Fibre-to-the-shack — uncapped 100Mbps for R5 a day

Isizwe — the company behind the Kyamandi Fibre Project — has released the latest results of its initial proof of concept fibre-to-the-shack project and highlighted several challenges it had to address to be successful.

The company has connected 891 homes with fibre, and users on the network have consumed more than 490TB of data since its launch in November 2022.

“The Kayamandi Fibre Project has achieved a significant objective by providing 891 households in Kayamandi with affordable and uncapped fibre internet, offering high-speed connectivity of over 100mbps for a minimal fee of R5 per day,” it said.

It was interesting to note that Isizwe’s new figure of 891 homes connected is significantly lower than the 4,500 it reported in December 2022.

This is because it had to substantially change its model after encountering problems with Wi-Fi signal degradation due to the metal many shacks are built with.

When the project kicked off, Isizwe CEO Steve Briggs told MyBroadband it was rolling out two types of connection models in Kayamandi.

“The brick structures have a fibre drop and a network termination unit. The tin structures receive their Wi-Fi through a pole-mounted outdoor, fibre-connected, Wi-Fi access point,” Briggs explained.

While the network operator initially wanted to use Wi-Fi hotspots to supply multiple homes to reduce costs, the metal shacks severely attenuated Wi-Fi signals.

To work around the issue, the company connected fibre directly to homes to avoid connectivity interruptions due to signal interference.

Another aspect Isizwe had to overcome was Eskom load-shedding, which prevented residents in the township from buying Internet access.

To allow residents to buy Internet access whenever needed, Isizwe installed one uninterrupted power supply (UPS) at each home.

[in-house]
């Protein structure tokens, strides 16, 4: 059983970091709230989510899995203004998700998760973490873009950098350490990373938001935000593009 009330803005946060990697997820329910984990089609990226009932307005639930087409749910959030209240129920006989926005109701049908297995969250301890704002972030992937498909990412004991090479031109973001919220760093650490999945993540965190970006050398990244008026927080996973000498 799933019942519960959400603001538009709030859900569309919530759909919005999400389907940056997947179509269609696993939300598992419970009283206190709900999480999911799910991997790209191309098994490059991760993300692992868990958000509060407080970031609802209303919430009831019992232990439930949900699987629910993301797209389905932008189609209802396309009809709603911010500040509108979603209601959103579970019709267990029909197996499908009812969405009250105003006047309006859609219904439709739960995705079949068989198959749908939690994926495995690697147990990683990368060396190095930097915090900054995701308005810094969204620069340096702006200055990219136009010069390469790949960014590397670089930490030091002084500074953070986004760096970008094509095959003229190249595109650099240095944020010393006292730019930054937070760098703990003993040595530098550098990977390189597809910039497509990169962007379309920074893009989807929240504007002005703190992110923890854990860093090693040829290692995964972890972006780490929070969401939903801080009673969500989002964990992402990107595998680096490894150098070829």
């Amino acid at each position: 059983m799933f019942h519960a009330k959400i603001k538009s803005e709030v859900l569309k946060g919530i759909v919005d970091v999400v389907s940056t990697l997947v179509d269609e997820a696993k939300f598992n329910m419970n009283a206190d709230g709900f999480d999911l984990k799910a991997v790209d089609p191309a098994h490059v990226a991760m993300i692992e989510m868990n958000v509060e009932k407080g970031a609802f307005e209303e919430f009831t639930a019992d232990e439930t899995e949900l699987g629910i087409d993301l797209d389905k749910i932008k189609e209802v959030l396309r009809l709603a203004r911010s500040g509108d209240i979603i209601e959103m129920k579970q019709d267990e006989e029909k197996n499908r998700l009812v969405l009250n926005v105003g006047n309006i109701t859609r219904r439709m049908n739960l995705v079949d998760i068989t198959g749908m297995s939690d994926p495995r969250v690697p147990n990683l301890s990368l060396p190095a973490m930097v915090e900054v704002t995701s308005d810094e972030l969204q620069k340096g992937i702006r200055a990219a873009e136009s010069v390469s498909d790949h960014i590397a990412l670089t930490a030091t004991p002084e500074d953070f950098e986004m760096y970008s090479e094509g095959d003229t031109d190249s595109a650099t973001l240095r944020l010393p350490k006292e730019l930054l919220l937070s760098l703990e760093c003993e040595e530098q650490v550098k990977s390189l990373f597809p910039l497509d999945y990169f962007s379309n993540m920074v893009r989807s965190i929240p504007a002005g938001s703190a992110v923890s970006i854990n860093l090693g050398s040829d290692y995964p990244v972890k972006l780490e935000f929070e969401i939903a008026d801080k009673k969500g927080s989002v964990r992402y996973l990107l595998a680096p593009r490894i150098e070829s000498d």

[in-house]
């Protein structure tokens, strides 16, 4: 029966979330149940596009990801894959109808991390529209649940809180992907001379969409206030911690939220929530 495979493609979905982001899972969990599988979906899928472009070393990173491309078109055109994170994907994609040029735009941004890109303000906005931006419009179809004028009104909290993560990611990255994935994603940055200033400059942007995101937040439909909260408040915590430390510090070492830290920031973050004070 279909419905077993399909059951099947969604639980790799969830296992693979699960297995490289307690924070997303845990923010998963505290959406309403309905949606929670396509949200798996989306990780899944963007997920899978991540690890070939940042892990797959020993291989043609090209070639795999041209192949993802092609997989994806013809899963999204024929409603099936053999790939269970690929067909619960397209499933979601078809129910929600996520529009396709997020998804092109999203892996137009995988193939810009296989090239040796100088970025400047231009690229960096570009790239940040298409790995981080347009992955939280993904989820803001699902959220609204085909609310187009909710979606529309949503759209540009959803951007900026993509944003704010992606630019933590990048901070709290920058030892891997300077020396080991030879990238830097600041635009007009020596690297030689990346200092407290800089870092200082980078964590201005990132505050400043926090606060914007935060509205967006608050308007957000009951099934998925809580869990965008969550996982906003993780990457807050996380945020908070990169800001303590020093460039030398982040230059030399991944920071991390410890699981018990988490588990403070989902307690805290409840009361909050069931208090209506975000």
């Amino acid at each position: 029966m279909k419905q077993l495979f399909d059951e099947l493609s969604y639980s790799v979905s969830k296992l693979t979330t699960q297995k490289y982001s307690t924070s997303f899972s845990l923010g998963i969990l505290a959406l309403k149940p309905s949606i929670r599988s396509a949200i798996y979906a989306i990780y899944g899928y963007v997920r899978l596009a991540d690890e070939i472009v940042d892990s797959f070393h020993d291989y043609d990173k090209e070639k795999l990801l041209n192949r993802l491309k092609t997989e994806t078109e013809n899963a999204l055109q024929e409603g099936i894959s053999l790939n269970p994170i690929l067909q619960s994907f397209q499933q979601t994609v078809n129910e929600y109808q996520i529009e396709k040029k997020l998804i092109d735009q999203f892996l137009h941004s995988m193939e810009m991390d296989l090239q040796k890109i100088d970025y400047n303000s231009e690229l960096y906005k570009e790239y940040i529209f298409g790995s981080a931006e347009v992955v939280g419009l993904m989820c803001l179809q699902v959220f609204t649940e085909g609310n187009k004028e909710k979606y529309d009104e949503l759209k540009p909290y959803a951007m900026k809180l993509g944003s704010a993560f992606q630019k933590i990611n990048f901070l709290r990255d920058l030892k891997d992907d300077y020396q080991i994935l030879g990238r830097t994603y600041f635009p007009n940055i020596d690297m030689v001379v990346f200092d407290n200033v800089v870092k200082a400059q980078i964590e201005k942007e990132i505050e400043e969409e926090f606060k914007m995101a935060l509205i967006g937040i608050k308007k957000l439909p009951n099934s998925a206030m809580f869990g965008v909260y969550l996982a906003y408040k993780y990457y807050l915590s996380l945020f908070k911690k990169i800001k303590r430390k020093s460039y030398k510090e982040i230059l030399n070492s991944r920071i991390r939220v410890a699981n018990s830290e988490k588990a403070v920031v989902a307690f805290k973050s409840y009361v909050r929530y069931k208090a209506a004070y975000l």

Therefore, Isizwe now considers a dwelling “connected” if it has a router and UPS installed. There is no external Wi-Fi connection for the service.

The Kayamandi Fibre Project kicked off in November 2022. Iziswe aims to connect 180 million homes and serve one billion customers with uncapped pay-as-you-go fibre-to-the-home Internet.

Project Isizwe CEO Steve Briggs

Residents pay approximately R5 per day using a specially-created stablecoin called VulaCoin to access the service.

Isizwe has big plans for its fibre network in Kayamandi. In December 2022, Briggs told MyBroadband they had been piloting Showmax vouchers to create a lower entry point for residents to access streaming services.

“We’ve done some interesting pilots. One of them is with Showmax,” said Briggs. “Showmax is working with us on a bundle solution, where our users in Kayamandi can benefit from a Showmax pass.”

“We hope over the next few weeks to continue working with them and others to sell vouchers through our VulaCoin wallet, effectively making post-paid-type products like that more palatable to the prepaid market,” he added.

While Isizwe’s goal is to offer a broadband service that is much more affordable than mobile data, it aims to do so with a sustainable business model.

The company said it generates a maximum of R15.42 of revenue per home per day, with average revenue figures sitting at R6.92 per home per day.


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Fibre-to-the-shack — uncapped 100Mbps for R5 a day